Medical treatment of Michael Houstoun - Dr Dale Speedy.
Michael first presented to me for assessment and treatment in early 2001. This involved a full history of his problems (see Michael’s own account of this) and physical examination. The examination focussed on a full neurological exam, especially looking for any signs of neurological disease or nerve entrapments, and a detailed musculoskeletal examination of the upper limb and neck. In particular, myofascial trigger points were looked for and documented.
Initial examination revealed an obvious extensor lag of the right middle finger. The only demonstrable weakness on testing the intrinsic muscles of the right hand and forearm was slight weakness of finger abduction (spreading of the fingers). Isolated tendon function was normal. Neurological examination of the upper limbs revealed the dystonic movements of the middle and ring fingers (as described by Michael) but was otherwise normal. There were multiple trigger points in the forearm muscles that extend the fingers.
Investigations included nerve conduction studies and electromyography of the upper limb to exclude nerve entrapments (these tests were normal), and an MRI scan of the hand (normal).
A “roundtable” of health professionals was convened to assess and treat Michael, including Simon Loudon physiotherapist, Glenn Williams osteopath, Dr Jonathan Kuttner musculoskeletal medicine physician, myself (sports physician) and further on in the treatment Rae de Lisle pianist and senior lecturer in piano performance at Auckland University.
A diagnosis of focal dystonia was made on the basis of the history, examination, and normal tests.
The understanding of focal dystonia in the medical literature was sketchy at best, and with a poor prognosis described. The best way to conceive of focal dystonia is to think of the areas in the brain that control adjacent fingers becoming “over-developed” to the point that they overlap and the signals get “smudged” between fingers. This results in the unwanted movements and postures of focal dystonia.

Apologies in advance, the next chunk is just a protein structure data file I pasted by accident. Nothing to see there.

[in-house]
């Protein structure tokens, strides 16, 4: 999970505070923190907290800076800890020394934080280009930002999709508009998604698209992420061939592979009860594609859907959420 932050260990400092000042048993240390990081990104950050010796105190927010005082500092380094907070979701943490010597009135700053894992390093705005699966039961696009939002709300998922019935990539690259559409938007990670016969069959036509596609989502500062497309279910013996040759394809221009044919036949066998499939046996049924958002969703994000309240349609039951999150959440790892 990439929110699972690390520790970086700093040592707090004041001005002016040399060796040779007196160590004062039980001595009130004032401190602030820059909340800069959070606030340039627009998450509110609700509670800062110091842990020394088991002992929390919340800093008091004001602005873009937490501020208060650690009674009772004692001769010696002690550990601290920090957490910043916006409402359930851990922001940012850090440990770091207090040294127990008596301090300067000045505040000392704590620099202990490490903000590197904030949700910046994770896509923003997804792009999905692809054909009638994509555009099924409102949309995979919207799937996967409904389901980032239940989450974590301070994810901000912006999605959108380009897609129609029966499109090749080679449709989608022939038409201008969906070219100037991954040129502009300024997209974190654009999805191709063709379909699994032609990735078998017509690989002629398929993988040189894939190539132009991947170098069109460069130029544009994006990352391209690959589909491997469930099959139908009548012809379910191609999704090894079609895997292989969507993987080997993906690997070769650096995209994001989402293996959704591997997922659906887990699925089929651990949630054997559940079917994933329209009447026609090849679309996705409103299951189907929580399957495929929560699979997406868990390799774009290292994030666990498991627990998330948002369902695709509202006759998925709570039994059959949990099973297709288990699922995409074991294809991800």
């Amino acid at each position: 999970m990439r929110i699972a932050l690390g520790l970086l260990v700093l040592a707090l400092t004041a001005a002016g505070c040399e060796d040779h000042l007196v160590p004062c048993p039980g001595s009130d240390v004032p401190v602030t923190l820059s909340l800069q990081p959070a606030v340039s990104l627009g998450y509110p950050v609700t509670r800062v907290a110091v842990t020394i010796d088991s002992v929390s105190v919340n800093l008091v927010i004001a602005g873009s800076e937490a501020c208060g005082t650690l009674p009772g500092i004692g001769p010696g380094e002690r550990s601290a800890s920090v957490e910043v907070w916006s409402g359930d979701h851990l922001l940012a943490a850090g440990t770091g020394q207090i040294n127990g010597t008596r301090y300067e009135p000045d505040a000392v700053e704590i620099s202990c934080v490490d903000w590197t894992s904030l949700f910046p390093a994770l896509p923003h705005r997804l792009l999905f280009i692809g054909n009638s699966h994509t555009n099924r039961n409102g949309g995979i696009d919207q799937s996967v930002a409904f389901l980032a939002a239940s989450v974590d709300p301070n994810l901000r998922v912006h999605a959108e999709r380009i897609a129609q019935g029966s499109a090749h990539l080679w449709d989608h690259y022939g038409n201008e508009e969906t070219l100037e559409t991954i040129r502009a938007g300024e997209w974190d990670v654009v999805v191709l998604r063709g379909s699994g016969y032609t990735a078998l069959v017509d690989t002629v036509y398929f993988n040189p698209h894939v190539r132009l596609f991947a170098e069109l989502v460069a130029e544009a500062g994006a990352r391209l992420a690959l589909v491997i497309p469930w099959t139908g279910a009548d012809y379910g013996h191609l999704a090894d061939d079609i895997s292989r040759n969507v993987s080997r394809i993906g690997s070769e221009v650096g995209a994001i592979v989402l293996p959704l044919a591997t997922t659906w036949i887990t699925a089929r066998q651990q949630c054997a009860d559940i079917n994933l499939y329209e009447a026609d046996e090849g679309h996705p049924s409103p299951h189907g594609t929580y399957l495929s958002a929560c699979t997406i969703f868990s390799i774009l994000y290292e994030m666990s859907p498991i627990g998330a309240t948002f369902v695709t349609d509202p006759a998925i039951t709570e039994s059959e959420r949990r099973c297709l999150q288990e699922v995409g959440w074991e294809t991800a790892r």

The aims of Michael’s treatment were two-fold: First, to correct any intrinsic biomechanical issues that may be contributing to the focal dystonia, and second, explore ways of creating new “neurological pathways” for playing the piano.
Biomechanical correction involved extensive myofascial work (releasing “trigger points” in tight muscles) of the upper limbs and shoulder girdles (physiotherapy and osteopathy from Simon Loudon and Glenn Williams), and acupuncture treatments together with postural correction work at the piano. Attention to general health and fitness included institution of a cardiovascular exercise programme (swimming and cycling).
The most exciting challenge lay in exploring new ways of playing that might use different neurological pathways, (rather than the old ones which had become “smudged”). This involved regular “roundtable” meetings of the above described team with Michael at the piano, and exercised our minds and creativity to think laterally. Treatments and approaches used included:
- Altering the height of the piano stool (sometimes quite drastically)
- Altering the position of the music on the music stand
- Altering posture at the piano – sometimes in quite extreme ways eg adopting a Glenn Gould type of posture, if only to demonstrate that using new ways of playing could bypass many of the dystonic movements
- Altering sensory input:
- Playing with rubber gloves
- Covering the ivories of the Steinway with Elastoplast tape
- Rubbing the finger tips on a rough surface to “sensitise” them before playing
- Playing with white noise through headphones
- Using mirrors
- Sensory retraining away from the piano to “redefine” the sensori-motor areas of the brain for each finger eg learning Braille, blind fingering of dominoes and other objects
- Motor retraining using splints (a technique called “constraint induced therapy” where the finger that compensates for the dystonic finger is splinted prior to short periods of practice), and even a short period of cast immobilisation
Considerable improvement in the focal dystonia was noted over several years with the above rehabilitation measures. However, his symptoms were still present enough to stop him from returning to performing. Subsequent pianism retraining by Rae de Lisle involving modifying technique to create a new way of playing (ie using new neurological pathways and patterns) completed Michael’s rehabilitiation, and has enabled him to return to the concert platform.
Dr Dale Speedy, MBChB, MD, FACSP is a specialist sports physician practising in South Auckland New Zealand. He has a full time sports medicine practice and is consulted by athletes (including musicians and performing artists who are also athletes in their own disciplines). He has worked extensively with sporting teams and was the Chief Medical Officer for the New Zealand Olympic Team to Athens in 2004. He has a part time research fellowship position at the University of Auckland and his research interests include focal dystonia in pianists and exercise associated hyponatraemia.